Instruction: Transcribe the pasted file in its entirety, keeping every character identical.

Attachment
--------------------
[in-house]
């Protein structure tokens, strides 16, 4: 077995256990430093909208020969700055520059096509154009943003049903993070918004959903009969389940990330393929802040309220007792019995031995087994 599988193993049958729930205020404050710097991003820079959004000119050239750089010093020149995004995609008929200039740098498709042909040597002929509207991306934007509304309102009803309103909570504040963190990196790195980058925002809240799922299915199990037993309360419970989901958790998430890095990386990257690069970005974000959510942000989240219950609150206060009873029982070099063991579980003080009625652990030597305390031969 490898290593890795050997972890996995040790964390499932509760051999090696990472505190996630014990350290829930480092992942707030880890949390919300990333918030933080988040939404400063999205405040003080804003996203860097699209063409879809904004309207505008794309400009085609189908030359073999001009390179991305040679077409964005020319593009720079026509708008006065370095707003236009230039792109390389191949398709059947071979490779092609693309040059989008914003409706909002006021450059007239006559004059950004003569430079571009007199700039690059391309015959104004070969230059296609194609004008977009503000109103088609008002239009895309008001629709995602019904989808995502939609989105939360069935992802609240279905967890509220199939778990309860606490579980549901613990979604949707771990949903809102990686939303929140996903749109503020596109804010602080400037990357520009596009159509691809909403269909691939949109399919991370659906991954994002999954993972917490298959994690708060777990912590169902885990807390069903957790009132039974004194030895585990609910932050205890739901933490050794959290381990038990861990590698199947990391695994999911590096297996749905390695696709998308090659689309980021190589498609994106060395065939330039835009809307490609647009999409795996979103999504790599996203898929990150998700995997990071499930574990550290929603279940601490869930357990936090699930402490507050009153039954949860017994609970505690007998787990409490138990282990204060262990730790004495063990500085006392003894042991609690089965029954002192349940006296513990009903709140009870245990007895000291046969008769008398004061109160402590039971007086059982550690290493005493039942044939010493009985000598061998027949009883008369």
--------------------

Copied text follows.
[in-house]
């Protein structure tokens, strides 16, 4: 077995256990430093909208020969700055520059096509154009943003049903993070918004959903009969389940990330393929802040309220007792019995031995087994 599988193993049958729930205020404050710097991003820079959004000119050239750089010093020149995004995609008929200039740098498709042909040597002929509207991306934007509304309102009803309103909570504040963190990196790195980058925002809240799922299915199990037993309360419970989901958790998430890095990386990257690069970005974000959510942000989240219950609150206060009873029982070099063991579980003080009625652990030597305390031969 490898290593890795050997972890996995040790964390499932509760051999090696990472505190996630014990350290829930480092992942707030880890949390919300990333918030933080988040939404400063999205405040003080804003996203860097699209063409879809904004309207505008794309400009085609189908030359073999001009390179991305040679077409964005020319593009720079026509708008006065370095707003236009230039792109390389191949398709059947071979490779092609693309040059989008914003409706909002006021450059007239006559004059950004003569430079571009007199700039690059391309015959104004070969230059296609194609004008977009503000109103088609008002239009895309008001629709995602019904989808995502939609989105939360069935992802609240279905967890509220199939778990309860606490579980549901613990979604949707771990949903809102990686939303929140996903749109503020596109804010602080400037990357520009596009159509691809909403269909691939949109399919991370659906991954994002999954993972917490298959994690708060777990912590169902885990807390069903957790009132039974004194030895585990609910932050205890739901933490050794959290381990038990861990590698199947990391695994999911590096297996749905390695696709998308090659689309980021190589498609994106060395065939330039835009809307490609647009999409795996979103999504790599996203898929990150998700995997990071499930574990550290929603279940601490869930357990936090699930402490507050009153039954949860017994609970505690007998787990409490138990282990204060262990730790004495063990500085006392003894042991609690089965029954002192349940006296513990009903709140009870245990007895000291046969008769008398004061109160402590039971007086059982550690290493005493039942044939010493009985000598061998027949009883008369």